Little more than a year ago, the goal of realizing the full potential of the half-century-old South Saskatchewan River Project (SSRP) seemed like, well, a pipe dream.
Today, that dream is one step closer to reality, with feasibility studies and pre-engineering work underway on the Westside Irrigation Project (WIP).
Last July, the provincial government gave the go-ahead to the three-phase, 10-year, $4-billion irrigation project at Lake Diefenbaker—in dollar terms, the biggest infrastructure project in the province’s history.
The project would add 500,000 acres of irrigable land, bringing the total number of acres under irrigation to over a million, increasing provincial GDP by $40 billion to $80 billion and creating 2,500 construction jobs over 10 years.
“The announcement of this generational project will see the vision of Lake Diefenbaker completed over the next decade,’’ Premier Scott Moe said in a press release in July 2020. “By doubling the amount of irrigable land in our province, this project would be a massive step in completing the goals our government has set out in our 2030 Growth Plan.’’
In February 2021, the province announced that Clifton Associates of Regina had been selected to lead the preliminary engineering work on the first two phases of the WIP.
“This is an important step forward to realizing the irrigation potential of Lake Diefenbaker,’’ said Jim Reiter, minister responsible for SaskBuilds and Procurement, which is leading negotiations with the federal government on funding for the project.
Former Saskatchewan Liberal MP and cabinet minister and currently Canada’s High Commissioner to the U.K., Ralph Goodale said the announcement was welcome news after years of ‘thumping the tub’ for completing the SRRP.
“This can be transformational in terms of agriculture and Saskatchewan’s economy,’’ Goodale says, adding the impact of the expanded irrigated agriculture sector could be “in the range of four to five per cent of GDP. That’s huge.’’
But Saskatchewan farmers have to embrace the project, which was designed and built by the Prairie Farm Rehabilitation Administration in 1960s, Goodale said in an interview from London.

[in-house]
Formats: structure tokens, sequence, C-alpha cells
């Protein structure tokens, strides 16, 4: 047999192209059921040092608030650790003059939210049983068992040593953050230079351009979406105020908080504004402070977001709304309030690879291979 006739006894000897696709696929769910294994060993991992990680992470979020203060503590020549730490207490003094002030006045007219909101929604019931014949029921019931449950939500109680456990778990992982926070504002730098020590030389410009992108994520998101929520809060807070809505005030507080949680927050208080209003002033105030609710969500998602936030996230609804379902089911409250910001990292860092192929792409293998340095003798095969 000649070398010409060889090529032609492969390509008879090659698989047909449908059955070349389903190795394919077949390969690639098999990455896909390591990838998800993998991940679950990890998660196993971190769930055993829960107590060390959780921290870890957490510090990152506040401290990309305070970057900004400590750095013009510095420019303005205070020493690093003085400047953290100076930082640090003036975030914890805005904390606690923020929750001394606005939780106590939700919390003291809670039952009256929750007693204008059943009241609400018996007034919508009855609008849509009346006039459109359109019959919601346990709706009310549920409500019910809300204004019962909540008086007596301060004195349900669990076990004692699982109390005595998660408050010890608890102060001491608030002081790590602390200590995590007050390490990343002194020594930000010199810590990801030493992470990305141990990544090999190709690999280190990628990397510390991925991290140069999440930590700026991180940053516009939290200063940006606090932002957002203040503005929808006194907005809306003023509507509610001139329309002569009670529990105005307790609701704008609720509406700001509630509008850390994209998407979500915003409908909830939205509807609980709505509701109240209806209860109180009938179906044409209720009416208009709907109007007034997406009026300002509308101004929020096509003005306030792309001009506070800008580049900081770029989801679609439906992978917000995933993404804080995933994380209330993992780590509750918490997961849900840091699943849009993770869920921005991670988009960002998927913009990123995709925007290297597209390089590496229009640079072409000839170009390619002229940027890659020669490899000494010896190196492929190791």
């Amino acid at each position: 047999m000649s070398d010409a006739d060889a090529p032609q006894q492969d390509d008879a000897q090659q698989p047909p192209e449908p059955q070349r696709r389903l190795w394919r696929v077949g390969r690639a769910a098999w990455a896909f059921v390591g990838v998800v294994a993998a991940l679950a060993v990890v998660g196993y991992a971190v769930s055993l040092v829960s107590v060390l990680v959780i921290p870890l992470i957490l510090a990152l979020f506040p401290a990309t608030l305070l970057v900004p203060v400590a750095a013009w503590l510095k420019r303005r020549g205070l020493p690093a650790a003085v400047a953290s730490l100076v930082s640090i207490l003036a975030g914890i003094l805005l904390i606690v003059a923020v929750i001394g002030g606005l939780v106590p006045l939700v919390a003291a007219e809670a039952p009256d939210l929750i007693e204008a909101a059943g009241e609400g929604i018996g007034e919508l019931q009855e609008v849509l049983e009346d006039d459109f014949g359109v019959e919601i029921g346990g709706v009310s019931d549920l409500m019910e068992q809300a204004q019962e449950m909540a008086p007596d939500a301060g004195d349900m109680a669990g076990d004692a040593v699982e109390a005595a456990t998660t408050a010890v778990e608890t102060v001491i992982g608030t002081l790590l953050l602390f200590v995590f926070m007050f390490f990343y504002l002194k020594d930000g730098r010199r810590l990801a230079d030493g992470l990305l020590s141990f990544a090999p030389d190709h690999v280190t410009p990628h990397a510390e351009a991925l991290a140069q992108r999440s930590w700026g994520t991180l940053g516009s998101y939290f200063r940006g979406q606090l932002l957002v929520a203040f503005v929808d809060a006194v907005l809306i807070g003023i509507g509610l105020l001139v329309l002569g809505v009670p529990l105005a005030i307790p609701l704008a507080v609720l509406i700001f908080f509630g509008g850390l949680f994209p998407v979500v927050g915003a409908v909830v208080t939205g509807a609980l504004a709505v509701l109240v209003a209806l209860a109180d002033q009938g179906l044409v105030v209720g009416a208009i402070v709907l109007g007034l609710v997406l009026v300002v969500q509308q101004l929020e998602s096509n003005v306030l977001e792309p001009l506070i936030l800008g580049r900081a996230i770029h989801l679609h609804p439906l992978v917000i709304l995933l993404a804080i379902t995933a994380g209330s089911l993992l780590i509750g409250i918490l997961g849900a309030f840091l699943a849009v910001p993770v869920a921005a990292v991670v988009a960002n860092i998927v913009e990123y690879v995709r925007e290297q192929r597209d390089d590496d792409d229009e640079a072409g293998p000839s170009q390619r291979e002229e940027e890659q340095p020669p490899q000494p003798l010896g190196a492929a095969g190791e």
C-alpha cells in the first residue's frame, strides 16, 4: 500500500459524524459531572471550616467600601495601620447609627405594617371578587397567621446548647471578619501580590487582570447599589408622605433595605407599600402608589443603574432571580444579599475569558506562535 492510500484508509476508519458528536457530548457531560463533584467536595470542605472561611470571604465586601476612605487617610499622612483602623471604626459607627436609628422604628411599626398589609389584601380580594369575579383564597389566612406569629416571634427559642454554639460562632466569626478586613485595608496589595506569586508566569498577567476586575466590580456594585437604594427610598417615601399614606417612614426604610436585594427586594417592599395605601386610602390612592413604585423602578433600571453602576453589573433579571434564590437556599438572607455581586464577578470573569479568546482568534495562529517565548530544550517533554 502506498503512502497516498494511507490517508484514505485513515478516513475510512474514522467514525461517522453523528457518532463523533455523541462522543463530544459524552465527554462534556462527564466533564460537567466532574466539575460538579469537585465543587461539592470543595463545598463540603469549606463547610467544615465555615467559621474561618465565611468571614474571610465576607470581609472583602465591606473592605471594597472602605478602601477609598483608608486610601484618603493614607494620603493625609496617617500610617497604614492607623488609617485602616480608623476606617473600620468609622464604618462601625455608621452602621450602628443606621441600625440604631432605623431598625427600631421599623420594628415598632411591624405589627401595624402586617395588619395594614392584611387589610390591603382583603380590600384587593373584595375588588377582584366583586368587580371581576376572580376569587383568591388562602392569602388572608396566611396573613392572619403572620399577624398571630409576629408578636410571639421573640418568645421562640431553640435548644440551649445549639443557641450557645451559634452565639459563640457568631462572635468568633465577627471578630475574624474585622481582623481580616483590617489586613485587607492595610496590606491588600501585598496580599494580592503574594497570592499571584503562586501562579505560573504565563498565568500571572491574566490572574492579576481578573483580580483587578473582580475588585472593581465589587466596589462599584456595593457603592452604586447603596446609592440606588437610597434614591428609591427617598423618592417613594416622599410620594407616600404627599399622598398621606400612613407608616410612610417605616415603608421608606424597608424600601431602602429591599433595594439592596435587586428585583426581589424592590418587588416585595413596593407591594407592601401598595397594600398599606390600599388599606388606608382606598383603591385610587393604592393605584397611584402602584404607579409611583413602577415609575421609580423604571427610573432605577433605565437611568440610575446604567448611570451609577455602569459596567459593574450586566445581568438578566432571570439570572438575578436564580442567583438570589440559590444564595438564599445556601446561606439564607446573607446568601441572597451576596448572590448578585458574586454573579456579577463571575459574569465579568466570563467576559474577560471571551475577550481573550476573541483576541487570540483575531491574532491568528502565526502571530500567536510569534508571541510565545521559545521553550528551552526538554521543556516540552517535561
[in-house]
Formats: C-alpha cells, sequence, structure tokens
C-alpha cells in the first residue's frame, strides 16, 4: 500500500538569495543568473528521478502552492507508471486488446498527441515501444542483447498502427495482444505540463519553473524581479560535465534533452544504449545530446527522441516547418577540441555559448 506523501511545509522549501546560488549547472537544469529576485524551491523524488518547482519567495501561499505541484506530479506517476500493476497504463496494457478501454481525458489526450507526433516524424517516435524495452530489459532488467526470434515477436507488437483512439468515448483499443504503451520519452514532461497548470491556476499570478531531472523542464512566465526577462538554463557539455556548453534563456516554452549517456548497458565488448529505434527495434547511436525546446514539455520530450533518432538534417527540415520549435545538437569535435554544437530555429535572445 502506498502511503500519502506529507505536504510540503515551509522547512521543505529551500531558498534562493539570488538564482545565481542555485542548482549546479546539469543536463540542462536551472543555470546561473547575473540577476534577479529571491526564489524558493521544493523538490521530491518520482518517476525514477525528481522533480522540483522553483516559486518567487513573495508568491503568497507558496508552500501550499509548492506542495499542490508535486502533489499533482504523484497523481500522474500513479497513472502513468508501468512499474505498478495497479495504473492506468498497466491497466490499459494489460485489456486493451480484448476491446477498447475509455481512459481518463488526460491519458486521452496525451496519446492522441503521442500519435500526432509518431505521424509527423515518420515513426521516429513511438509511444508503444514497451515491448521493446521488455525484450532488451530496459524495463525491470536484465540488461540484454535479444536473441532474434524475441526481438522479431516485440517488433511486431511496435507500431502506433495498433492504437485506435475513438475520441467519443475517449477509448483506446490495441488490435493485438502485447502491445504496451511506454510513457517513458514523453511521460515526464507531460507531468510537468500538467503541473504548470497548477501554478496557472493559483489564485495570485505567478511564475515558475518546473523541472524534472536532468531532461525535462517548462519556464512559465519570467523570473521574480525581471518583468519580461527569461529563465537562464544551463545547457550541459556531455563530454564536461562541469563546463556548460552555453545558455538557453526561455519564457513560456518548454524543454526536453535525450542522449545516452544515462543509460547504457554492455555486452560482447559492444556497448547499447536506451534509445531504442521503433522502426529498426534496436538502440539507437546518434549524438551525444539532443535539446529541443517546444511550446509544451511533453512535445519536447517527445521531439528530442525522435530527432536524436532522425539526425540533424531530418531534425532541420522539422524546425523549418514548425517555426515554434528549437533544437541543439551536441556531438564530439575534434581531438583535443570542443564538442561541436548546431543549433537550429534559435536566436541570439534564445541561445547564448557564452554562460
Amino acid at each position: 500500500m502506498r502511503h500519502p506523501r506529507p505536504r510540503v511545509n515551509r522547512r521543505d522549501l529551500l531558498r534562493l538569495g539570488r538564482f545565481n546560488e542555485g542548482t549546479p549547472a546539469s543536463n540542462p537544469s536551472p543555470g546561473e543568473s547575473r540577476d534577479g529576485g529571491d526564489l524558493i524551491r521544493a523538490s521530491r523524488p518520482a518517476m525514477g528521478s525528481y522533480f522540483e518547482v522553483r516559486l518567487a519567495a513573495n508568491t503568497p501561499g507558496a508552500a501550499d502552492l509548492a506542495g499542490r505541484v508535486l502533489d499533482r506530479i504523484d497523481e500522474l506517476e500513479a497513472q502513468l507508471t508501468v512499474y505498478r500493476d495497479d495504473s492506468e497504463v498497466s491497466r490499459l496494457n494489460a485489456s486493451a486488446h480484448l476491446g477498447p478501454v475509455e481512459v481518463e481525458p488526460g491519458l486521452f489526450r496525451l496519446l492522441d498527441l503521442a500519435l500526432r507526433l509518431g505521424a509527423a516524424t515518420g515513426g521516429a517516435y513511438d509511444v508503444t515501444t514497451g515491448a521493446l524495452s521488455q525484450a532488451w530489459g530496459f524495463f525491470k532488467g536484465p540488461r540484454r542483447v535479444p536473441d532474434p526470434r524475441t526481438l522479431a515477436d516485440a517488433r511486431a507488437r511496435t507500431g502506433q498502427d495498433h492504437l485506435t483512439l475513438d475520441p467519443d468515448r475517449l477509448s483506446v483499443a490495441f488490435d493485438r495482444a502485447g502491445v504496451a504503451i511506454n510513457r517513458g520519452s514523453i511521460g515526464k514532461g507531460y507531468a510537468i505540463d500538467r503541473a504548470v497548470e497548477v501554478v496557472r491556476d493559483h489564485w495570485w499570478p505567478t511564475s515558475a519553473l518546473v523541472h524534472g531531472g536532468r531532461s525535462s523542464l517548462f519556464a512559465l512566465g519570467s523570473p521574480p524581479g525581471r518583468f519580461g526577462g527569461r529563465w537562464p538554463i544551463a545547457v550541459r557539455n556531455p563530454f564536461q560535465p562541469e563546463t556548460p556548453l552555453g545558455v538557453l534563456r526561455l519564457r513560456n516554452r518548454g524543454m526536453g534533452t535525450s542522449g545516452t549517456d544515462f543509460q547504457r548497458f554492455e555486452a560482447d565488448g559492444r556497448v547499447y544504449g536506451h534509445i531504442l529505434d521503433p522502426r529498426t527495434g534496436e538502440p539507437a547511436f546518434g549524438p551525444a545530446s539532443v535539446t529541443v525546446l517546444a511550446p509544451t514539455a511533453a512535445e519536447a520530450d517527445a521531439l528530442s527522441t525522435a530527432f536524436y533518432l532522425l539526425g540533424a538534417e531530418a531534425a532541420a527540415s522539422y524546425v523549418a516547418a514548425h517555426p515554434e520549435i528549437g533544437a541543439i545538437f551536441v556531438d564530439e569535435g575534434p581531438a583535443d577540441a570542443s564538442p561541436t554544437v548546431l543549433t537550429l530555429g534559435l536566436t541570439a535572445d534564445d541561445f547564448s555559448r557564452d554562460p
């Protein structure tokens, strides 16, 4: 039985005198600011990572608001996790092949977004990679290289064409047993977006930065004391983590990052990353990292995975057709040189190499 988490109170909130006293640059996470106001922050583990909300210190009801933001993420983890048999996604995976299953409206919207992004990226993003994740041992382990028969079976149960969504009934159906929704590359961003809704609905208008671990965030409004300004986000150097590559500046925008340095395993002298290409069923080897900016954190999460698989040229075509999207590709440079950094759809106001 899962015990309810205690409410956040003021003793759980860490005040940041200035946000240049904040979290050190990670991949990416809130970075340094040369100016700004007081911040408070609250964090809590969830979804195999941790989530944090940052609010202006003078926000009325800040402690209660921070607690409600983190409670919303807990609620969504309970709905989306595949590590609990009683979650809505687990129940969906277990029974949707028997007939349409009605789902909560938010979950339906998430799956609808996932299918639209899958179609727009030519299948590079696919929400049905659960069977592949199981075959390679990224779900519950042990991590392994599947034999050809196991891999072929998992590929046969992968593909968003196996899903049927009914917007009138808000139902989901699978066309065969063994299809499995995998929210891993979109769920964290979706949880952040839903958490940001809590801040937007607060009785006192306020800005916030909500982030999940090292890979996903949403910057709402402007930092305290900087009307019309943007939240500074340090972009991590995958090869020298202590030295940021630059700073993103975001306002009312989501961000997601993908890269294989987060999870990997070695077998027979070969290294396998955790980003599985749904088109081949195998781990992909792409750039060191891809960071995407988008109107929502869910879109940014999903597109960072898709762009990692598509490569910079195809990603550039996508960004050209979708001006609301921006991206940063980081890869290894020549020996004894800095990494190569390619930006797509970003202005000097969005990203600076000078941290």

“There has to be an uptake on the part of the agricultural community, which wasn’t there 50 years ago,’’ Goodale says, referring to the original WIP, one of four irrigation projects to be supplied by Lake Diefenbaker. In fact, the first stretch of the Westside Main Canal was begun in 1969 under the Thatcher Liberal government, but abandoned in 1973 by the Blakeney NDP government, partly due to lack of uptake by local producers.
Goodale acknowledged there’s a long way to go to turn that 50-year-old dream into reality. “But there’s more positive focus and more positive momentum now than we’ve seen in 50 years.’’
That’s certainly the view of Terry Duguid, MP for Winnipeg–South and parliamentary secretary to the minister responsible for Western Economic Diversification, which has conducted several studies of the project over the last two years.
“This is a visionary initiative and it’s going to take some time to turn it into a practical reality. We’re still at the beginning of that journey, but some important steps are taking place.’’
The person in charge of taking those first steps is Wayne Clifton, CEO of Clifton Associates, who’s leading the team of engineers and consultants doing the preliminary engineering designs for the first two phases of the Westside Irrigation Project.
(The third phase, the Qu’Appelle South Irrigation Project, which would link Lake Diefenbaker with the Qu’Appelle River system, adding another 120,000 acres of irrigable land, is not part of Clifton’s contract.)